The Clinicopathologic Heterogeneity of Grade 3 Gastroenteropancreatic Neuroendocrine Neoplasms: Morphological Differentiation and Proliferation Identify Different Prognostic Categories

Massimo Milione, Patrick Maisonneuve, Francesca Spada, Alessio Pellegrinelli, Paola Spaggiari, Luca Albarello, Eleonora Pisa, Massimo Barberis, Alessandro Vanoli, Roberto Buzzoni, Sara Pusceddu, Laura Concas, F. Sessa, Enrico Solcia, Carlo Capella, Nicola Fazio, Stefano La Rosa

Research output: Contribution to journalArticle


Background/Aims: Gastroenteropancreatic (GEP) neuroendocrine carcinomas (NECs) are defined as neuroendocrine neoplasms (NENs) with >20% Ki-67 index according to the 2010 WHO classification. Some reports suggest that this category is heterogeneous. We retrospectively studied a series of 136 patients affected by grade 3 (G3) gastroenteropancreatic (GEP) neuroendocrine carcinomas (NECs) with the aim to clarify the prognostic role of tumor morphological differentiation, proliferation, defect in mismatch repair proteins (MMRd), CD117 expression, and site of origin. The primary endpoint was the correlation between these parameters and the overall survival (OS). Methods: Univariable and multivariable Cox proportional hazards regression analyses were used to assess the prognostic significance of various clinical and histopathologic features. Results: With a median follow-up of 81 months, the median OS was 12.9 months. At multivariate analysis, morphological differentiation, Ki67 index, MMRd, stage, and CD117 expression were independent prognostic markers in NECs. Three different prognostic categories of NECs were identified according to the degree of morphologic differentiation (well versus poorly-differentiated) and Ki67 index (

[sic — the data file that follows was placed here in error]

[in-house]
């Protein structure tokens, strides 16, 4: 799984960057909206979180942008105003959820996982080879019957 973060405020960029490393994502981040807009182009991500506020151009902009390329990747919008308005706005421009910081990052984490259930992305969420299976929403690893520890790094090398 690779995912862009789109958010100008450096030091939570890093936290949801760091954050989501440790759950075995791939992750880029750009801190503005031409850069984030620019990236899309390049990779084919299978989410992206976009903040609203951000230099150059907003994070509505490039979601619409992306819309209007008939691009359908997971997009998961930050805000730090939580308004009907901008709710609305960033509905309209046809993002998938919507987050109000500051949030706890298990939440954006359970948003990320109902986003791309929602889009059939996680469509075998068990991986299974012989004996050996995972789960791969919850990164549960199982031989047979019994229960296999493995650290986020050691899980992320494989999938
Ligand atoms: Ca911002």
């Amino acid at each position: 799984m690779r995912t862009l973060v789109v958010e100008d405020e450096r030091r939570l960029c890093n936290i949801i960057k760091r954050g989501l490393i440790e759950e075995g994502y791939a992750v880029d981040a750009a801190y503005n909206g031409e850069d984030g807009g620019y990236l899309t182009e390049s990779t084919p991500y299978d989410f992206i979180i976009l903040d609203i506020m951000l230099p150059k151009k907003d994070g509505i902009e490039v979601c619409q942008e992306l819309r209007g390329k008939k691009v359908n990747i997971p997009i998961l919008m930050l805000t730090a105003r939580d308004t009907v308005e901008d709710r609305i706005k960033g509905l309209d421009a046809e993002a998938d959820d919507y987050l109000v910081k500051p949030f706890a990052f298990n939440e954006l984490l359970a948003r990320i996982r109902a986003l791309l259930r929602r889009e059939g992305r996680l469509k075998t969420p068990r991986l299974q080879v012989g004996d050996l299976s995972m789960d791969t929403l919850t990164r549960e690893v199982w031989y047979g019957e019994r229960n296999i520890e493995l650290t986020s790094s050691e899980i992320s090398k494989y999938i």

Original languageEnglish
Publication statusAccepted/In press - Mar 5 2016



  • Classification
  • Morphology
  • Neuroendocrine carcinoma
  • Prognosis
  • Proliferation

ASJC Scopus subject areas

  • Endocrinology
  • Endocrinology, Diabetes and Metabolism
  • Endocrine and Autonomic Systems
  • Cellular and Molecular Neuroscience

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